In a longitudinal cohort study the authors investigated factors contributing to breast milk HIV RNA viral load among lactating women in Lusaka, Zambia. Detailed data from 135 HIV-infected women were collected by questionnaires concerning postpartum maternal and infant health and infant feeding practice. Maternal blood was collected during pregnancy and at 6 weeks postpartum. Milk samples collected from each breast at 10 days and 6 weeks postpartum plus a subset collected at other time points were analyzed for HIV RNA viral load. Increased milk viral load was associated in univariate analyses with maternal symptoms of poor health, raised plasma alpha(1)-acid glycoprotein (AGP) at week 6, raised milk sodium/potassium (Na/K) ratio, postpartum need for antibiotics, preterm delivery, and low birth weight infants. In a multiple regression 49% of variability in mean milk viral load was explained by milk Na/K ratio and need for antibiotics, with borderline contributions from plasma AGP and plasma viral load. Maternal blood hemoglobin or receipt of iron supplements and infant feeding variables such as changing the infant's diet by moving from exclusive to nonexclusive breastfeeding or adding solid foods were not associated with milk viral load. Thus maternal health was the main factor contributing to milk viral load. The lack of effect of feeding practices on milk viral load and the previously determined association of poor maternal health with reduced duration of exclusive breastfeeding in this cohort suggest the relation between exclusive breastfeeding and decreased HIV transmission may be secondary to poor maternal health.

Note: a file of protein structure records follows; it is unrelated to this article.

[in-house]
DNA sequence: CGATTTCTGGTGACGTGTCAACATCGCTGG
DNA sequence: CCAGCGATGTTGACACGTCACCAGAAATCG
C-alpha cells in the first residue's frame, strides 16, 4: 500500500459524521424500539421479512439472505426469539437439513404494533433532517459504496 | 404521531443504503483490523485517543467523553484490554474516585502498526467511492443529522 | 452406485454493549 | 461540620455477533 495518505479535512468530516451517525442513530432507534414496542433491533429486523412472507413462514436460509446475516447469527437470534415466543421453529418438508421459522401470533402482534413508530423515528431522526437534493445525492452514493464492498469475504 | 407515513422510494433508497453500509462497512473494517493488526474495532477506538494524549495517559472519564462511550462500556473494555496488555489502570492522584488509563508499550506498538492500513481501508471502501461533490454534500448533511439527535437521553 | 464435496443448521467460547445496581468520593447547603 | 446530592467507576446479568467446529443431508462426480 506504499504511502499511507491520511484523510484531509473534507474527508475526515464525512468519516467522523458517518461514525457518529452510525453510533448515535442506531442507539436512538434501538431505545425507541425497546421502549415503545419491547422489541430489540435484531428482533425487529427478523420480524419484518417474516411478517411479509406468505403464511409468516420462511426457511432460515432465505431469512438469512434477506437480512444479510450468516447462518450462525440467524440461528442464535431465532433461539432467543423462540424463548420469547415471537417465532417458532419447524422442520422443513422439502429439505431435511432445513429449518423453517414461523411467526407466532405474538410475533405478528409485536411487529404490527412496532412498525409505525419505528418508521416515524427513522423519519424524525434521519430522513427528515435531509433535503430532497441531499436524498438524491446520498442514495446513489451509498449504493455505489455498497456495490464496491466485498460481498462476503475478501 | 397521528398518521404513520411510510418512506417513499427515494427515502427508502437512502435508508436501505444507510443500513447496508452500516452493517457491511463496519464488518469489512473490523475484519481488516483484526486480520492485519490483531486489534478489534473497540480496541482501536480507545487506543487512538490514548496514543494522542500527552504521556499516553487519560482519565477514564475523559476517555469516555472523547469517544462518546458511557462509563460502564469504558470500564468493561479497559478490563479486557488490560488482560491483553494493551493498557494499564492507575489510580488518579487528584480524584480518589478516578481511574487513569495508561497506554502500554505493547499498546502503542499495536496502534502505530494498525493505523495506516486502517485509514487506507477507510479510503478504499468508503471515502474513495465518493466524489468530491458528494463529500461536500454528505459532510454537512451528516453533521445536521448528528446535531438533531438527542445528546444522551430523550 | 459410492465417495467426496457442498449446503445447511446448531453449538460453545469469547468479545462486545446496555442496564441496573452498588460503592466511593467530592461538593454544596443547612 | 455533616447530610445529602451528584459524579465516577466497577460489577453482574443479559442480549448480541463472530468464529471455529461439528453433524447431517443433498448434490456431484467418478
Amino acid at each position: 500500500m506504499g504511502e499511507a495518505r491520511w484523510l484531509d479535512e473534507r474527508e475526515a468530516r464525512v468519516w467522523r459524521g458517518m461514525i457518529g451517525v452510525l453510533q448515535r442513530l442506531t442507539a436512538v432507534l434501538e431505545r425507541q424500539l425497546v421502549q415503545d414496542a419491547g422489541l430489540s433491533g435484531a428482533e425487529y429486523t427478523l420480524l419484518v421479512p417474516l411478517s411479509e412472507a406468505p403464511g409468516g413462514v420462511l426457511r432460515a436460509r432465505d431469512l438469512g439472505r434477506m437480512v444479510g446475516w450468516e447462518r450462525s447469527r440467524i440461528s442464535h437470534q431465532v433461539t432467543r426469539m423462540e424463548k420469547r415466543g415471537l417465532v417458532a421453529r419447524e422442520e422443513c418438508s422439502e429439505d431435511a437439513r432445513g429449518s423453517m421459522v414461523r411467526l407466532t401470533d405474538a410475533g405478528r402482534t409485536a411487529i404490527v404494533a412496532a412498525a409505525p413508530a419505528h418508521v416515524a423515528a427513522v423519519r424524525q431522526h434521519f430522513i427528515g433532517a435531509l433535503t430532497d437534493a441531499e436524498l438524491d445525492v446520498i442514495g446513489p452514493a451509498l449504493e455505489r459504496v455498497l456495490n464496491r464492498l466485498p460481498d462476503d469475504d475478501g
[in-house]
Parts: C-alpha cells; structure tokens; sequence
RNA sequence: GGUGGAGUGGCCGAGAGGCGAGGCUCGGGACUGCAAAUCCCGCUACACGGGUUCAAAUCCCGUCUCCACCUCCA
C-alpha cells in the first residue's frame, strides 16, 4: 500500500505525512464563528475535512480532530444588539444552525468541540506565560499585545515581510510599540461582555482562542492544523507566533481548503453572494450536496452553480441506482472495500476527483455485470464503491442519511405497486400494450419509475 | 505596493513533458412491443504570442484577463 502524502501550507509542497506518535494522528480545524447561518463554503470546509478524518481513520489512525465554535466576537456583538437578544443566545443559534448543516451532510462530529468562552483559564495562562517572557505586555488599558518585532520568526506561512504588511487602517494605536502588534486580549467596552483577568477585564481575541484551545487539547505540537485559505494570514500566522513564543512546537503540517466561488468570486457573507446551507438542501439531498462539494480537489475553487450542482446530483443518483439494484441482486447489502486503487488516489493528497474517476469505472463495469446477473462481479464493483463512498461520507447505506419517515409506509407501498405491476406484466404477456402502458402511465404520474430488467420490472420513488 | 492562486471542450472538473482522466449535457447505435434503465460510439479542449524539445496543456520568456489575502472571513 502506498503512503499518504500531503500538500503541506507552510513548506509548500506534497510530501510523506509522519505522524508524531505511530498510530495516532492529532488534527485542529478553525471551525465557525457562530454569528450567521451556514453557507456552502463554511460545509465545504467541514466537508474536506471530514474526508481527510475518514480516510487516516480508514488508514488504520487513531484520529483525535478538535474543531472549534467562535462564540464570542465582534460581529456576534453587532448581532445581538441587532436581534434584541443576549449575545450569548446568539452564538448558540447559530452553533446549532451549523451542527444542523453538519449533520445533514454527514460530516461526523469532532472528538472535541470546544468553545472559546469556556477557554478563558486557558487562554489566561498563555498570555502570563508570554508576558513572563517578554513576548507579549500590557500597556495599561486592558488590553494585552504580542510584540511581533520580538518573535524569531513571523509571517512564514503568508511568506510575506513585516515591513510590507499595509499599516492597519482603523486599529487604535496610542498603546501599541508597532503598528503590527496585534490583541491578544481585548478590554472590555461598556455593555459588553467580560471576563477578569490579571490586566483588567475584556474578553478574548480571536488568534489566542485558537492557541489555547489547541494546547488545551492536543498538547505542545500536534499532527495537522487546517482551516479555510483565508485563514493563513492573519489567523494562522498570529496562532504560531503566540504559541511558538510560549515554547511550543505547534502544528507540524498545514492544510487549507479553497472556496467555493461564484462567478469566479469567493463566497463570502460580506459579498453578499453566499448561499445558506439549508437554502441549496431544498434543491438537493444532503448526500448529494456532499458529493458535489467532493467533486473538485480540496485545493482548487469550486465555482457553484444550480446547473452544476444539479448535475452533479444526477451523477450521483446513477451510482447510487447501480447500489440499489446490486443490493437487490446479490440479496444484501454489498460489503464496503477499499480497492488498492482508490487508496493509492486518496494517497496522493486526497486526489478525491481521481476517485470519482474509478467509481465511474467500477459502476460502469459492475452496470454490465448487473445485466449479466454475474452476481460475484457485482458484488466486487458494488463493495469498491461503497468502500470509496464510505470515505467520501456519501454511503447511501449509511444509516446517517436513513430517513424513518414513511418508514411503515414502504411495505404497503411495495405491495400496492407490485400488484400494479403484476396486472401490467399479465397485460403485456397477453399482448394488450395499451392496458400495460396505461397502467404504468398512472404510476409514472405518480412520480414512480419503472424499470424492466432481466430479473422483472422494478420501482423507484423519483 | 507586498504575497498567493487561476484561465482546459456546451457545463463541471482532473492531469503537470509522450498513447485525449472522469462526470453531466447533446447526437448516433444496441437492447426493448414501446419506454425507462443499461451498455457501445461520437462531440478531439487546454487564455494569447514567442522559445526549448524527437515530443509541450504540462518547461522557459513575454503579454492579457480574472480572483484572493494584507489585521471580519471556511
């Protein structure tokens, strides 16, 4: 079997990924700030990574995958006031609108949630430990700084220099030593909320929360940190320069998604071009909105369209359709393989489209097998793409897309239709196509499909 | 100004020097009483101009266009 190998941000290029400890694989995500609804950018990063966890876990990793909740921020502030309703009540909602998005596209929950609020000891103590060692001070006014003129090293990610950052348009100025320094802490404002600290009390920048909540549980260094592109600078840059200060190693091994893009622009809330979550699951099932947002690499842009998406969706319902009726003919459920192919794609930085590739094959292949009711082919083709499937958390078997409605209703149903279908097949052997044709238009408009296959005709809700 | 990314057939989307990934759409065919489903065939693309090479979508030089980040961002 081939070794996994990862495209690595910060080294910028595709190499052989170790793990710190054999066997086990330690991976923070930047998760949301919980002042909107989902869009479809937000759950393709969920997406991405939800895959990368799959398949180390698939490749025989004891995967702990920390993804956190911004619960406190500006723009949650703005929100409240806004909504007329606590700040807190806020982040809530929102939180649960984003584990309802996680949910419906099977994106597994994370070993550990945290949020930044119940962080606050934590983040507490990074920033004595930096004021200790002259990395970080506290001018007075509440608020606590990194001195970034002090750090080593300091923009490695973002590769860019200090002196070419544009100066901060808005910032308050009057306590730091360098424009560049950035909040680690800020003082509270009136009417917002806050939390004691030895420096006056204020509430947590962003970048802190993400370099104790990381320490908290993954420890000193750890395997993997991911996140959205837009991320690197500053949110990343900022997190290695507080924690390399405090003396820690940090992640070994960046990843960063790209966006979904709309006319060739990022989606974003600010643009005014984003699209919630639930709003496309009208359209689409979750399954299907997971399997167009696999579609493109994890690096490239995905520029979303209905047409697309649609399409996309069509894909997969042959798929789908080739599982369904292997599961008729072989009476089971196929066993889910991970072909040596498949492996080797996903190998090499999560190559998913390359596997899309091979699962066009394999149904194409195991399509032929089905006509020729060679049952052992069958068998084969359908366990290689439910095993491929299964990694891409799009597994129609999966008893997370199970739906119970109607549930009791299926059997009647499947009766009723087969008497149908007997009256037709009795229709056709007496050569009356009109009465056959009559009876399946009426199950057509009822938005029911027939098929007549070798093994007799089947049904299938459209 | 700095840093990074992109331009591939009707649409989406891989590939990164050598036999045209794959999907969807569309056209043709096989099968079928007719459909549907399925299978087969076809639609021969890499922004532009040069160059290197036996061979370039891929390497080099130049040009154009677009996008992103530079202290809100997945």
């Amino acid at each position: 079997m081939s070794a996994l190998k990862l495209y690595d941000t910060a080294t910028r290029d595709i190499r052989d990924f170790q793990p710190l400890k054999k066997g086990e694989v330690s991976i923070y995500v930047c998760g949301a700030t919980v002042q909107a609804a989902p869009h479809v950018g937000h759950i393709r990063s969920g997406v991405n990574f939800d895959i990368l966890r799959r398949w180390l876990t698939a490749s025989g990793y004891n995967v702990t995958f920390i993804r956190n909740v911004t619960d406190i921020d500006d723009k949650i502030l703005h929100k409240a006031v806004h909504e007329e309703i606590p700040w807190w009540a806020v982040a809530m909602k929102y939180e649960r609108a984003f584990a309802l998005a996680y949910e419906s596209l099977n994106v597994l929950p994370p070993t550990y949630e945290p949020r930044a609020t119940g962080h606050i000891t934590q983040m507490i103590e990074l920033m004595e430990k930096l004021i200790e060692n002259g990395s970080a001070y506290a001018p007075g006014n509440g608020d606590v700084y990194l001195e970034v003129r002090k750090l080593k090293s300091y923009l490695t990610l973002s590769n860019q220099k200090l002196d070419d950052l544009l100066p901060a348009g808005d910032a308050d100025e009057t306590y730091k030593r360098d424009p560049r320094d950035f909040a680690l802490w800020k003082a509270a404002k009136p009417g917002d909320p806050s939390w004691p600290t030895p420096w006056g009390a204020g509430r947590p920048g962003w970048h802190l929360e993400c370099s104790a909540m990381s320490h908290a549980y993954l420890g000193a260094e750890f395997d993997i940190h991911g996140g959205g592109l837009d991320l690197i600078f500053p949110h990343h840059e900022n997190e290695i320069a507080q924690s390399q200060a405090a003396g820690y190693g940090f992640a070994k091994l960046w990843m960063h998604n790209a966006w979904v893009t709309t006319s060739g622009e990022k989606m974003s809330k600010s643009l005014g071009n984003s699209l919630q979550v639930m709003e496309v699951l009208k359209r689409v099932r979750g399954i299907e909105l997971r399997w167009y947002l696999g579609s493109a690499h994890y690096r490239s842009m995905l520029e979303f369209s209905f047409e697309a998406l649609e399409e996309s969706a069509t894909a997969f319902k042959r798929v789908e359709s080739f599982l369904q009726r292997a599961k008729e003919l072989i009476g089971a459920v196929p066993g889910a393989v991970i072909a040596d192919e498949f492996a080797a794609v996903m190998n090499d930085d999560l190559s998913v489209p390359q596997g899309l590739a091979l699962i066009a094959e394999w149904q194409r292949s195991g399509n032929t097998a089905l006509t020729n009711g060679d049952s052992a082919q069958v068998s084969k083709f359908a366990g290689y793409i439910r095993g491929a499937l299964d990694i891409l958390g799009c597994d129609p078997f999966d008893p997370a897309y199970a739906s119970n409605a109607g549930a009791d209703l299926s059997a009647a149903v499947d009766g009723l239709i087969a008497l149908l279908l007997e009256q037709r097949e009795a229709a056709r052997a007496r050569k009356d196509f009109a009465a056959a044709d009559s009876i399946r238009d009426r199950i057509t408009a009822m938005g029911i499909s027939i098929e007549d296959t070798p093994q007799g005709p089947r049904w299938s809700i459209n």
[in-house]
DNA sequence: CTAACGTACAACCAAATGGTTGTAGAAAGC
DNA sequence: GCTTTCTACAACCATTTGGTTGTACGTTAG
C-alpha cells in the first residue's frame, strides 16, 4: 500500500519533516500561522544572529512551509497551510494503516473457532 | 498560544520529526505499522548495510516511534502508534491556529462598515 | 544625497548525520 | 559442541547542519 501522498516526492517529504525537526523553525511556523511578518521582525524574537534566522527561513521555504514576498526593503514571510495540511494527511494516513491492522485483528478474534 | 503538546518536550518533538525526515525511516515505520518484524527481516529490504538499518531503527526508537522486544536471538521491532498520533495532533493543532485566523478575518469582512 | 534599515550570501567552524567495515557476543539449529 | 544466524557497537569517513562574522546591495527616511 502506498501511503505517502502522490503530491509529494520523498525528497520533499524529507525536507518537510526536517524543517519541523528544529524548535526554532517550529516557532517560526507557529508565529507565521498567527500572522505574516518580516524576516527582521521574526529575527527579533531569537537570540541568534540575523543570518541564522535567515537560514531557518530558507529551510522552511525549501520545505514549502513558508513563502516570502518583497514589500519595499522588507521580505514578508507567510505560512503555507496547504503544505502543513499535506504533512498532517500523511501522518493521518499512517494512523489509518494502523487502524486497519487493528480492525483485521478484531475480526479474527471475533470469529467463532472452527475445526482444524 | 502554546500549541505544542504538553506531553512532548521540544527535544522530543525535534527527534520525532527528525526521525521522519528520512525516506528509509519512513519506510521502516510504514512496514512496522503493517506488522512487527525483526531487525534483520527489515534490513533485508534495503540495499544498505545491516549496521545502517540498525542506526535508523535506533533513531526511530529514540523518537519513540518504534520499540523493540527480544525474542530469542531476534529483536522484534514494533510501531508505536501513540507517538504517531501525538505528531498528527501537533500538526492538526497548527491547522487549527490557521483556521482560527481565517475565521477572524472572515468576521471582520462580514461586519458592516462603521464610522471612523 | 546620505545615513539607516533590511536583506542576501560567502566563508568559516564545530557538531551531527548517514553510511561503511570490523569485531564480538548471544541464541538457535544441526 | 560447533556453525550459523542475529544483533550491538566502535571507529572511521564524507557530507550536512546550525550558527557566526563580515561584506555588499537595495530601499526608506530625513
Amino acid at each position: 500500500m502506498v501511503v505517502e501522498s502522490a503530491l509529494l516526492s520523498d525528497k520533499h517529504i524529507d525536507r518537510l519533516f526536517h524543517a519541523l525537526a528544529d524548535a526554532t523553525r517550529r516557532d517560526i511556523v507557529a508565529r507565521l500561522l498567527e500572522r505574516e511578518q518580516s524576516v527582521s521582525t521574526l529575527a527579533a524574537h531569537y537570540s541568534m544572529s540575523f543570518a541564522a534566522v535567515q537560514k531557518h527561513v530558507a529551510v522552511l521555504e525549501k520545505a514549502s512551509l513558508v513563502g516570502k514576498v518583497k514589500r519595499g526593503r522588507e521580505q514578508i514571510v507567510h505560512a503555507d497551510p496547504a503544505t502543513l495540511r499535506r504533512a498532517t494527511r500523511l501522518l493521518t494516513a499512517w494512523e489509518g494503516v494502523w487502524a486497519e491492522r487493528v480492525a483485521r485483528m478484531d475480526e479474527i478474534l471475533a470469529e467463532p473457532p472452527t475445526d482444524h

Phiri, W.; Kasonka, L.; Collin, S.; Makasa, M.; Sinkala, M.; Chintu, C.; Kasolo, F.; Kaseba, C.; Tomkins, A.M.; Filteau, S.M. Factors influencing breast milk HIV RNA viral load among Zambian women. AIDS Research and Human Retroviruses (2006) 22 (7) 607-614.